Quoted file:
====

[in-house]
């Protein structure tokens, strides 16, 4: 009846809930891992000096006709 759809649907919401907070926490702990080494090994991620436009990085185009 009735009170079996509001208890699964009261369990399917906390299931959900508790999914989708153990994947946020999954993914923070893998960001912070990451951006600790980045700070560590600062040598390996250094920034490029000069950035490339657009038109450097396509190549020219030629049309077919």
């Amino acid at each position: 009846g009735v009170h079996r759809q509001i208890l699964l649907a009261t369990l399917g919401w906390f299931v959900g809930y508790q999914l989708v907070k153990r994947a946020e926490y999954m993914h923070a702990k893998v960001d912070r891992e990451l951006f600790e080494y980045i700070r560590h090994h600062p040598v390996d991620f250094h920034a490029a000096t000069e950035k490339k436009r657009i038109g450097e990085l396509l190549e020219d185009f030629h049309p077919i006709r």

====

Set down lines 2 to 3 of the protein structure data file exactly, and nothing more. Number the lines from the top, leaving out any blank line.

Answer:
């Protein structure tokens, strides 16, 4: 009846809930891992000096006709 759809649907919401907070926490702990080494090994991620436009990085185009 009735009170079996509001208890699964009261369990399917906390299931959900508790999914989708153990994947946020999954993914923070893998960001912070990451951006600790980045700070560590600062040598390996250094920034490029000069950035490339657009038109450097396509190549020219030629049309077919």
């Amino acid at each position: 009846g009735v009170h079996r759809q509001i208890l699964l649907a009261t369990l399917g919401w906390f299931v959900g809930y508790q999914l989708v907070k153990r994947a946020e926490y999954m993914h923070a702990k893998v960001d912070r891992e990451l951006f600790e080494y980045i700070r560590h090994h600062p040598v390996d991620f250094h920034a490029a000096t000069e950035k490339k436009r657009i038109g450097e990085l396509l190549e020219d185009f030629h049309p077919i006709r």